Of course, Cranley had no proof of any of this, and instead of offering solutions to all of these problems, he simply pushed the point that Roxanne Qualls and the streetcar would compound them.  But Cranley didn’t need proof as the gap in the narrative was so BIG.

He told people what they needed, not necessarily wanted (big difference in politics), to hear and he won.  In fact, he trounced Qualls.  And what did people need to hear?  They needed to hear what was to blame for their frustrations.  And even though the streetcar’s effect on population growth and resulting tax revenue will help every neighborhood, it easily became the focal point for some Cincinnatian’s anger because of the gap in the narrative.

It all made sense that Cranley went as hard as he did in the days following the election because he felt he had a “mandate” to kill the streetcar, even though only 16% of registered votes in Cincinnati voted for him.  The problem arose when it became clear that it would cost as much (if not more) to cancel the project than to move forward with it.  When this information came to light Cranley simply said he “didn’t believe” the numbers.

The more he pushed, the more irrational he looked.

The first three days in Council Chambers with the new Council & Cranley at the helm were some of the most embarrassing days I have ever lived in this City.  It looked like no one had any idea what was going on.  Ultimately, Council decided to “pause” the streetcar to the tune of $1.25 million to get an independent audit from KPMG weighing costs of cancellation vs. costs of completion.

The audit came back with the same numbers that had already been presented to John Cranley and Council by streetcar project manager, John Deatrick.

After a lot of meetings and dealings, two councilmembers formerly opposed to the project, Charterite Kevin Flynn & Democrat David Mann, came around and voted to continue the project.  This was weeks after Democrat P.G. Sittenfeld’s announcement that he, too, was going to support completion of the project after seeing the numbers.

At the end of the day, the three mentioned above were joined by longtime Democratic streetcar supporters Yvette Simpson, Wendell Young, and Chris Seelbach for the six votes required to disable Cranley from vetoing the ordinance to continue construction.  Those opposed to the project were Republicans Charlie Winburn, Amy Murray, and Independent Christopher Smitherman (it should be noted that Smitherman was Chair of the NAACP for some time, and helped lead the charge to kill the streetcar years ago).

Much of the credit for the streetcar’s victory goes to Believe In Cincinnati, a grassroots organization that arose in the 11th hour to help save the project.  The group organized, gathered signatures for a potential referendum if Cranley got his way, and helped put pressure on Council members who were wavering.  It was truly impressive to watch, and humbling to be a part of the movement.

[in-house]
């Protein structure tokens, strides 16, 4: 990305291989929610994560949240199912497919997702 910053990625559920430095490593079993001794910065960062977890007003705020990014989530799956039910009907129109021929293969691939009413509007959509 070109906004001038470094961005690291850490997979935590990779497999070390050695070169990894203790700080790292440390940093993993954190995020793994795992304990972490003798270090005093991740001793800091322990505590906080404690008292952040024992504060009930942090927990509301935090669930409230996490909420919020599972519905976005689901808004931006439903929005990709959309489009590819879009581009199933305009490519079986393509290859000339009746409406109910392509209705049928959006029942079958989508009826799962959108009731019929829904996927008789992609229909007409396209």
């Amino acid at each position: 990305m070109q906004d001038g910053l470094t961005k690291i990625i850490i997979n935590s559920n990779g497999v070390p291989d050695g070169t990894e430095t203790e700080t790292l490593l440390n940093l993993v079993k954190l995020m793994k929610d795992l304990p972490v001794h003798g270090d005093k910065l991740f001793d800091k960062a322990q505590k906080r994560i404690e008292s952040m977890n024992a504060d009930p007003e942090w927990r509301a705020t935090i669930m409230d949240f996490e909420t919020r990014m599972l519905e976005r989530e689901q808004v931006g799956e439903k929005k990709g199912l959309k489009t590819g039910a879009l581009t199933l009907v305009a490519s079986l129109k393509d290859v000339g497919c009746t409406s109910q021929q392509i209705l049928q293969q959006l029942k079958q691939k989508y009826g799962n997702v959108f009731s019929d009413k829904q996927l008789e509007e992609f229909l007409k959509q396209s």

Is the streetcar the answer to our City’s budgetary woes?  No.  But it is part of the answer to growing our tax base and making us an attractive City in which to live.  It also proves that Cincinnati can accomplish big things and undertake a significant infrastructure project that will put us near the top of the list of modern American cities.  It also proves that we are resilient and won’t quit, even in the face of adversity.

Now, my hope is that this energy in the City remains stable and funneled to other areas that need to be addressed.  The low voter turnout on November 5th, 2013 has proven to be a kick in the pants to many in Cincinnati.  Hundreds (thousands?) of people have woken up to the fact that local government matters most and that you can be heard at the grassroots level.  If you are reading this and are one of those people I say this to you:  Welcome – let me know how to help you get more involved because we need you.

The streetcar battle is finished, but there is much, much more to be done if we are truly serious about taking Cincinnati well into the 21st Century with all of our citizens on board.

By Mike Moroski


Mike Moroski

Mike Moroski

Mike Moroski has been active in the community for 12 years fighting for issues affecting low-income people, education, homelessness, and affordable housing.  He currently serves as Director of Community Outreach at Lower Price Hill Community School, board member, activist, & educator and has two post-graduate degrees; one in English, and one in Nonprofit Administration.